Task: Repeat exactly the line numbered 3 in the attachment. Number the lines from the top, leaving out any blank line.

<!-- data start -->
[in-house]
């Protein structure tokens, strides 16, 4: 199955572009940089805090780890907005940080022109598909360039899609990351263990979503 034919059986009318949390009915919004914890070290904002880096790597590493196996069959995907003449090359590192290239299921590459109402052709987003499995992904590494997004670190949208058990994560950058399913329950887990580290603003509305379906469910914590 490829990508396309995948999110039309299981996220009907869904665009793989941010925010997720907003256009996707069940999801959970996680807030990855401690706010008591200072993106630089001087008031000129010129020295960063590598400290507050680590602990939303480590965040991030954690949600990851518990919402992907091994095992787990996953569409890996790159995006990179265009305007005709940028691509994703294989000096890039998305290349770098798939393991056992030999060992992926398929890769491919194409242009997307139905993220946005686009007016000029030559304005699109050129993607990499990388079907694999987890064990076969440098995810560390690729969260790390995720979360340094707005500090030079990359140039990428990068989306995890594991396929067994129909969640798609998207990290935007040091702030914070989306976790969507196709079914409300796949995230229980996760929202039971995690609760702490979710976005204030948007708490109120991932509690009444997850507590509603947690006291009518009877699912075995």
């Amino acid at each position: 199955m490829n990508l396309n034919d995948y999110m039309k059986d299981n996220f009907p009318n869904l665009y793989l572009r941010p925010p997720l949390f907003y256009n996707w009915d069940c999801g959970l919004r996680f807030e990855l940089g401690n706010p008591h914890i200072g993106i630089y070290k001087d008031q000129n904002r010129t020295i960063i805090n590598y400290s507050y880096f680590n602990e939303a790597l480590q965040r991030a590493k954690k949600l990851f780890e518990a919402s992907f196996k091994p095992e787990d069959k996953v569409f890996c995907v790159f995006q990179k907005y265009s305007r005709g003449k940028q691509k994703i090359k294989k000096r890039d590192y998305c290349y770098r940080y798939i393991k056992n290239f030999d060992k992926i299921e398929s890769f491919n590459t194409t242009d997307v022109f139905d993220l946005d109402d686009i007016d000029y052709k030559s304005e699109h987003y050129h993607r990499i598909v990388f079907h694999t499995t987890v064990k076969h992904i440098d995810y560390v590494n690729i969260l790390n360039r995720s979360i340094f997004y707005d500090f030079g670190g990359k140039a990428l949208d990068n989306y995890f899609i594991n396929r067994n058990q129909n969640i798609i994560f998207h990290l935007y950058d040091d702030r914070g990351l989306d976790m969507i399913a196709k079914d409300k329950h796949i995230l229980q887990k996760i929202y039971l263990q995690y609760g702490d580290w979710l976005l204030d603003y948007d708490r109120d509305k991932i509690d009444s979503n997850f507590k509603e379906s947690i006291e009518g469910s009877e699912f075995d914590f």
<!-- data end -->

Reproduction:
């Amino acid at each position: 199955m490829n990508l396309n034919d995948y999110m039309k059986d299981n996220f009907p009318n869904l665009y793989l572009r941010p925010p997720l949390f907003y256009n996707w009915d069940c999801g959970l919004r996680f807030e990855l940089g401690n706010p008591h914890i200072g993106i630089y070290k001087d008031q000129n904002r010129t020295i960063i805090n590598y400290s507050y880096f680590n602990e939303a790597l480590q965040r991030a590493k954690k949600l990851f780890e518990a919402s992907f196996k091994p095992e787990d069959k996953v569409f890996c995907v790159f995006q990179k907005y265009s305007r005709g003449k940028q691509k994703i090359k294989k000096r890039d590192y998305c290349y770098r940080y798939i393991k056992n290239f030999d060992k992926i299921e398929s890769f491919n590459t194409t242009d997307v022109f139905d993220l946005d109402d686009i007016d000029y052709k030559s304005e699109h987003y050129h993607r990499i598909v990388f079907h694999t499995t987890v064990k076969h992904i440098d995810y560390v590494n690729i969260l790390n360039r995720s979360i340094f997004y707005d500090f030079g670190g990359k140039a990428l949208d990068n989306y995890f899609i594991n396929r067994n058990q129909n969640i798609i994560f998207h990290l935007y950058d040091d702030r914070g990351l989306d976790m969507i399913a196709k079914d409300k329950h796949i995230l229980q887990k996760i929202y039971l263990q995690y609760g702490d580290w979710l976005l204030d603003y948007d708490r109120d509305k991932i509690d009444s979503n997850f507590k509603e379906s947690i006291e009518g469910s009877e699912f075995d914590f």